How do I get out of the lease?

Get Legal Help Today

 Secured with SHA-256 Encryption

How do I get out of the lease?

My fiance and I moved in with a married couple. We signed a one year lease. I had to call the cops on them while my fiance was out of town due to the fact that the husband broke into my room and vandalized all of my belongings, and used physical force. The police said that they didn’t have enough evidence to press charges. But they told me that I was not to go into the apartment alone.

Asked on August 29, 2012 under Real Estate Law, Utah

Answers:

SJZ, Member, New York Bar / FreeAdvice Contributing Attorney

Answered 9 years ago | Contributor

While you should speak with an attorney about this situation--including about suing the couple for the damage to your goods and for assault on you--you should be able to terminate the lease without penalty. When a landlord leases property to you, he/she/they promise to give you possession of the rental space; if they willfully break into that space, they are violating your right to possession (which includes the right to control who enters it) and therefore breaching the lease. Also, they are violating the implied warranty of habitabilty, by exposing you to assault, which creates an unsafe condition.

Therefore, you should have lawful grounds to terminate the lease; but since you also likely have legal claims against this couple, it would be a good idea to speak about the situation in detail with an attorney before doing anything.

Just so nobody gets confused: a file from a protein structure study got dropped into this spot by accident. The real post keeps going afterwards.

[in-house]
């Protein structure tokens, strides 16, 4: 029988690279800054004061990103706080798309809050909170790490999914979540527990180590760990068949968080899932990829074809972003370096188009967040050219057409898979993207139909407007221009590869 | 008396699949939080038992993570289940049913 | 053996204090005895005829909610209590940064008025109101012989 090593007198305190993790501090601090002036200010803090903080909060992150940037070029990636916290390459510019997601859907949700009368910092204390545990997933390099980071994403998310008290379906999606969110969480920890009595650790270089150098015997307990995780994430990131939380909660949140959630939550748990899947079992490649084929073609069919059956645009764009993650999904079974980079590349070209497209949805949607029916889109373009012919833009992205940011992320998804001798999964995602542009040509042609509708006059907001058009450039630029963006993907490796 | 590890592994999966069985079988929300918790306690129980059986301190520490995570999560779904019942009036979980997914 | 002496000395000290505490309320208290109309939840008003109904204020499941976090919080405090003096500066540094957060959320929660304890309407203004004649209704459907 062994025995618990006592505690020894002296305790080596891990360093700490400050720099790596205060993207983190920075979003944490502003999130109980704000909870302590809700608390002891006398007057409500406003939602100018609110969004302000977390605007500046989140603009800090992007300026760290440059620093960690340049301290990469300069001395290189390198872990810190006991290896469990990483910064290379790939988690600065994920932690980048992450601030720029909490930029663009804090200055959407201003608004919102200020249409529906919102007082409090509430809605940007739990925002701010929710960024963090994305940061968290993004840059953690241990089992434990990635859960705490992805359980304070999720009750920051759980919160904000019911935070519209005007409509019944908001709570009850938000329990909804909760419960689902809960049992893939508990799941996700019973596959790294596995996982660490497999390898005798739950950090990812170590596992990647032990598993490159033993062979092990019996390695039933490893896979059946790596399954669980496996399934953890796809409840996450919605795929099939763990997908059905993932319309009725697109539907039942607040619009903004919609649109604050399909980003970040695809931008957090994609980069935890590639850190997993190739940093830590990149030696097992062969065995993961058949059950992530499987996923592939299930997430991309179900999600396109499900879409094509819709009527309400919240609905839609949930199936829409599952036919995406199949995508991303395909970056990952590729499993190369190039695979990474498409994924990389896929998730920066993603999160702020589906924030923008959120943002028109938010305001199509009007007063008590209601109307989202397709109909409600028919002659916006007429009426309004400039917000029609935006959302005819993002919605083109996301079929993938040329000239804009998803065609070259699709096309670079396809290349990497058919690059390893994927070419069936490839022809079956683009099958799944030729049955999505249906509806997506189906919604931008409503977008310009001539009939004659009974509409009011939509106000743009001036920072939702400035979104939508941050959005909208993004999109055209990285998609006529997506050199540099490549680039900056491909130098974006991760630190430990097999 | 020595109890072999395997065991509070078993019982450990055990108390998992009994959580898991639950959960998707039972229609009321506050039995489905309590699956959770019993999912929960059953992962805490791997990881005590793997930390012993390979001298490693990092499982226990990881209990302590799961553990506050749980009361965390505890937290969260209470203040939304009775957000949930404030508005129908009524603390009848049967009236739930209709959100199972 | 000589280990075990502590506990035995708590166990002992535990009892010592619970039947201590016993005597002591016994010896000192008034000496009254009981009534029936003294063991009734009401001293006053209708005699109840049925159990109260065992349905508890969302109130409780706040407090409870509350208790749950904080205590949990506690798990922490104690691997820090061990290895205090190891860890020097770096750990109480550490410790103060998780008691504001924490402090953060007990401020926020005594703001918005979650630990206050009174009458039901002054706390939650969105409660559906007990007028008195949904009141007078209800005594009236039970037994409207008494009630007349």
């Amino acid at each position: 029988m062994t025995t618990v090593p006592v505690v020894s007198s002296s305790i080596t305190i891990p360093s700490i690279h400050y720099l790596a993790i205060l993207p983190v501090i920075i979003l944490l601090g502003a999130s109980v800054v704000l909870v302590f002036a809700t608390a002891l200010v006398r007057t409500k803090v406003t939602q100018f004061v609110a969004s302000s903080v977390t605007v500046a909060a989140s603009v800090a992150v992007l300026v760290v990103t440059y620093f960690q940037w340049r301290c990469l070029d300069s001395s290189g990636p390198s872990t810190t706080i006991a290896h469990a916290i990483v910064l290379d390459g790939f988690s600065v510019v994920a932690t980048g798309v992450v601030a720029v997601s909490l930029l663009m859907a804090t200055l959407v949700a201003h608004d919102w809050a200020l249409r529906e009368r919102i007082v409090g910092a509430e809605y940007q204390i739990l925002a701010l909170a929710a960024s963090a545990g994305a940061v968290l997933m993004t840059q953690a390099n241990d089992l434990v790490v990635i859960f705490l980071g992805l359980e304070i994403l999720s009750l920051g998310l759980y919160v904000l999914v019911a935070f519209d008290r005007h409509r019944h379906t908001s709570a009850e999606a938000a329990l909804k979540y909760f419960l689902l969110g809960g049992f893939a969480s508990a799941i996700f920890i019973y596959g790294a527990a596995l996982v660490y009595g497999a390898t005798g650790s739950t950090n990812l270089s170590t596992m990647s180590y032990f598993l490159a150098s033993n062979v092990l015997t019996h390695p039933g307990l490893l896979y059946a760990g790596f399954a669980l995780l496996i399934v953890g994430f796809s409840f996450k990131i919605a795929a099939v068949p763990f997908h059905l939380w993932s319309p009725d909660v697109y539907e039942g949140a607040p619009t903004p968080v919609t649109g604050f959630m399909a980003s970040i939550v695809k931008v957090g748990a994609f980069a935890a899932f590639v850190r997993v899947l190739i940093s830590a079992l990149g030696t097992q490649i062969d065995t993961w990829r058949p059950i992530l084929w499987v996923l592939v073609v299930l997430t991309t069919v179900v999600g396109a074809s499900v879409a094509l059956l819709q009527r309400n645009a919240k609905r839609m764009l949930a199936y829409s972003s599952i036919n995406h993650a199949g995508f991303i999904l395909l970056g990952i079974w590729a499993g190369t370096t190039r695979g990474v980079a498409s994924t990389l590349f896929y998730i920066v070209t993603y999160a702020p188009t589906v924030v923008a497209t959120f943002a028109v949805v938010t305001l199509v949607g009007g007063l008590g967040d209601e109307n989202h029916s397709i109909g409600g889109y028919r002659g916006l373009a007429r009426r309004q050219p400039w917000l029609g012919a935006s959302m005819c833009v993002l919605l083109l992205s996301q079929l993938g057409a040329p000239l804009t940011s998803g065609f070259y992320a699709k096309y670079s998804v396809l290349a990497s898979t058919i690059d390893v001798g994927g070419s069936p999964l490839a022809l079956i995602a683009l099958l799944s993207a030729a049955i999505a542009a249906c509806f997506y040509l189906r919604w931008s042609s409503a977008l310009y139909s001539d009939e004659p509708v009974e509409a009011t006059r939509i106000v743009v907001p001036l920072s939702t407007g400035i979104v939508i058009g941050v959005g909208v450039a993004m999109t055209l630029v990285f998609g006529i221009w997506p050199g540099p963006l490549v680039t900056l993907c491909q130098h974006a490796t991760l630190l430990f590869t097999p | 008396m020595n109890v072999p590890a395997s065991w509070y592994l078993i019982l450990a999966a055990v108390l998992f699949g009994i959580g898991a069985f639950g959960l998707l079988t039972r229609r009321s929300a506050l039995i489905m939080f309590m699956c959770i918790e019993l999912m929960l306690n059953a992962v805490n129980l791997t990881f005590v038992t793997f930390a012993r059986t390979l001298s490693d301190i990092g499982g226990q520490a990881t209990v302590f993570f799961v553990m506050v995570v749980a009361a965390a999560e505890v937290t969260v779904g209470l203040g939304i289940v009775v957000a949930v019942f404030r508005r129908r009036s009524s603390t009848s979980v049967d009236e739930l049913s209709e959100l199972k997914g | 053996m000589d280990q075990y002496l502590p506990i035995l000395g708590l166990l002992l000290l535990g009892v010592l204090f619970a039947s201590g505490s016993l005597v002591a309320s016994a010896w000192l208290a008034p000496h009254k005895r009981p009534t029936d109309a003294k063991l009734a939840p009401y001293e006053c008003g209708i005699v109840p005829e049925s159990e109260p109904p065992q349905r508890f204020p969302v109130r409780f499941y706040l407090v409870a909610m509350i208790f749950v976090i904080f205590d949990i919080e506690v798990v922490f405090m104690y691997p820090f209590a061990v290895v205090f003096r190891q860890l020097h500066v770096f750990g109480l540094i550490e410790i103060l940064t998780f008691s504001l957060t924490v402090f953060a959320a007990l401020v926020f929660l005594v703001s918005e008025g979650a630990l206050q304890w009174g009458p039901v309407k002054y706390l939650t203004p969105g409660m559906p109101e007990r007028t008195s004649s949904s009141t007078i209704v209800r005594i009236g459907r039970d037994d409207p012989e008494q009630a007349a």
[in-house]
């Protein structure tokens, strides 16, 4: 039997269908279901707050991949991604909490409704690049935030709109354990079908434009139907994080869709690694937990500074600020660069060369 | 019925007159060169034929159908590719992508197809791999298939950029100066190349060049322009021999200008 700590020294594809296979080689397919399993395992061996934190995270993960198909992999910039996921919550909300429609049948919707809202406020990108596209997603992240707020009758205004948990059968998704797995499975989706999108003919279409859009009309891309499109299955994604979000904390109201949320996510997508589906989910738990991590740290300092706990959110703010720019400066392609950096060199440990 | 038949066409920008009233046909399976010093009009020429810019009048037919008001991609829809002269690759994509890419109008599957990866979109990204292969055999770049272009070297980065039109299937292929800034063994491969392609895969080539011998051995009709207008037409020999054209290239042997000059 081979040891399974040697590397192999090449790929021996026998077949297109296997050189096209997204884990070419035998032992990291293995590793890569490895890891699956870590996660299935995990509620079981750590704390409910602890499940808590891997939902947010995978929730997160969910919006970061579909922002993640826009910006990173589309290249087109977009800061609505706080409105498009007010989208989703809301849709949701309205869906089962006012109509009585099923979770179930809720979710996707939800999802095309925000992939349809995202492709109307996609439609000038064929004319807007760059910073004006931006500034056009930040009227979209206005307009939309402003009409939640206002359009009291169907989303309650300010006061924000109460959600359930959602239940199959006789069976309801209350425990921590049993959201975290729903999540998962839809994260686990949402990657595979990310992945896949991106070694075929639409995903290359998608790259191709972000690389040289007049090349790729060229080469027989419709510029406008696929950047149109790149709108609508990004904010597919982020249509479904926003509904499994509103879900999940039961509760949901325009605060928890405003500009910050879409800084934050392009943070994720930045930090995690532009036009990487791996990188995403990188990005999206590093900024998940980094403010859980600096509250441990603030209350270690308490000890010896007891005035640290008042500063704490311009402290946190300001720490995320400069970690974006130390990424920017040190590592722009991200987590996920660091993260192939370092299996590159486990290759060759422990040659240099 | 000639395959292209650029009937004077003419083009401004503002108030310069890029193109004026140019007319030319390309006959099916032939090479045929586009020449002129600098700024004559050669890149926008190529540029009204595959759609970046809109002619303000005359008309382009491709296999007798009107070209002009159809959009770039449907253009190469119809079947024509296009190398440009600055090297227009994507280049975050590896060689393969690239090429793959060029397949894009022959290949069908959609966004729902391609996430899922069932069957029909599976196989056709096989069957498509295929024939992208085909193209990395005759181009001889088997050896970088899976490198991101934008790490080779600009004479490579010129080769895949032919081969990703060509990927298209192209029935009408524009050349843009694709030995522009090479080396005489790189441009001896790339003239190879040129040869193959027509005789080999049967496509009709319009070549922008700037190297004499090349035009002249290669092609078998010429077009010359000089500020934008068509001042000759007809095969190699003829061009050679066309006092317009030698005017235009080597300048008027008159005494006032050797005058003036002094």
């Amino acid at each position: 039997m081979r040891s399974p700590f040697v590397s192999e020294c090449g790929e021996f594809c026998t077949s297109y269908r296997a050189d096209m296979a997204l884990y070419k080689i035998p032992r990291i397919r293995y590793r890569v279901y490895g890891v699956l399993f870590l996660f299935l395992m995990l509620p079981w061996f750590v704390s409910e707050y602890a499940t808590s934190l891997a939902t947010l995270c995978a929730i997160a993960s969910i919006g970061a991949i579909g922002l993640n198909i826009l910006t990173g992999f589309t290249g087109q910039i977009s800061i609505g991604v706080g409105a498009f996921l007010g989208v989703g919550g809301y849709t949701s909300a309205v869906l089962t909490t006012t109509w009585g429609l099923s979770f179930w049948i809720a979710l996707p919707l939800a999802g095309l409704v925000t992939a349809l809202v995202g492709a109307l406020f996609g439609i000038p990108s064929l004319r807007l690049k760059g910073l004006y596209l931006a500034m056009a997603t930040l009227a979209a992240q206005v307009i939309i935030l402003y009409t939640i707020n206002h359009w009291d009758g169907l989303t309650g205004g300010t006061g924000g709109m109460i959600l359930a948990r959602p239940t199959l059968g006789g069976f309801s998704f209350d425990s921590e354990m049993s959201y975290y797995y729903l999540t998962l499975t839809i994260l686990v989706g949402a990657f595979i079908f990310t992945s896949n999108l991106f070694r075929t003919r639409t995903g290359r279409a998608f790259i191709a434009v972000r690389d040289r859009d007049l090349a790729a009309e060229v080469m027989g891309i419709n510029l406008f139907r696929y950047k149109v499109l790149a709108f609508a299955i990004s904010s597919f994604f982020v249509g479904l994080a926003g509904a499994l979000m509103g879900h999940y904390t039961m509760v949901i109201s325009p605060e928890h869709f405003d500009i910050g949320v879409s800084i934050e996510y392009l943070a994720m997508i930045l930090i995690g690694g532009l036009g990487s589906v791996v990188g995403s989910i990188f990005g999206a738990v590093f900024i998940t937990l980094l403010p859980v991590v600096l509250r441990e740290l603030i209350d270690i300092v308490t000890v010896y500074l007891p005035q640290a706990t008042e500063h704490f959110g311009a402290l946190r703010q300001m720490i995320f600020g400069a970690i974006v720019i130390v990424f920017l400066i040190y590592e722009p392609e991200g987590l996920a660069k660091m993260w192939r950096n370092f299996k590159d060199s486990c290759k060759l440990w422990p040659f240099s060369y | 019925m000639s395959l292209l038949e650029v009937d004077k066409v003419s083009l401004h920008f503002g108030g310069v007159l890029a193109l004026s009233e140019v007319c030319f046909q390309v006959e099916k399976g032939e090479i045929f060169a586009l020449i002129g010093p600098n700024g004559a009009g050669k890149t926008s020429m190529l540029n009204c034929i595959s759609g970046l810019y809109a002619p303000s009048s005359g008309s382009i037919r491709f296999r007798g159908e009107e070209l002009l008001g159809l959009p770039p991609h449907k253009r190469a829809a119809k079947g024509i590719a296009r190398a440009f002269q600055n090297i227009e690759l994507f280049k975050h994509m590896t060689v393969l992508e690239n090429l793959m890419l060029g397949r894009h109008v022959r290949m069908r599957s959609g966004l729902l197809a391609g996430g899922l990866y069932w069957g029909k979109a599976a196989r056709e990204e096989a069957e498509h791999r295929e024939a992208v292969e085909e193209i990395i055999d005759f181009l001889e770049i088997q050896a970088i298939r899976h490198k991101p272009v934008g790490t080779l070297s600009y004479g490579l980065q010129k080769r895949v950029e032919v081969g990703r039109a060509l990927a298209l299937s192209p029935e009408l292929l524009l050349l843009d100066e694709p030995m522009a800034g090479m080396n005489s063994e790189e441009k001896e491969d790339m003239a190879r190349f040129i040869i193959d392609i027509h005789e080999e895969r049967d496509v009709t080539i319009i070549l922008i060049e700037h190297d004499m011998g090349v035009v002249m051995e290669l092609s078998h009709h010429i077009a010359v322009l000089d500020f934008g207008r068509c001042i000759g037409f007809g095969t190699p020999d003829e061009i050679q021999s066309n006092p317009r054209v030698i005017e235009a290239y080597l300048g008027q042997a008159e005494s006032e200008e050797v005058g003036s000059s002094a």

IMPORTANT NOTICE: The Answer(s) provided above are for general information only. The attorney providing the answer was not serving as the attorney for the person submitting the question or in any attorney-client relationship with such person. Laws may vary from state to state, and sometimes change. Tiny variations in the facts, or a fact not set forth in a question, often can change a legal outcome or an attorney's conclusion. Although AttorneyPages.com has verified the attorney was admitted to practice law in at least one jurisdiction, he or she may not be authorized to practice law in the jurisdiction referred to in the question, nor is he or she necessarily experienced in the area of the law involved. Unlike the information in the Answer(s) above, upon which you should NOT rely, for personal advice you can rely upon we suggest you retain an attorney to represent you.

Get Legal Help Today

Find the right lawyer for your legal issue.

 Secured with SHA-256 Encryption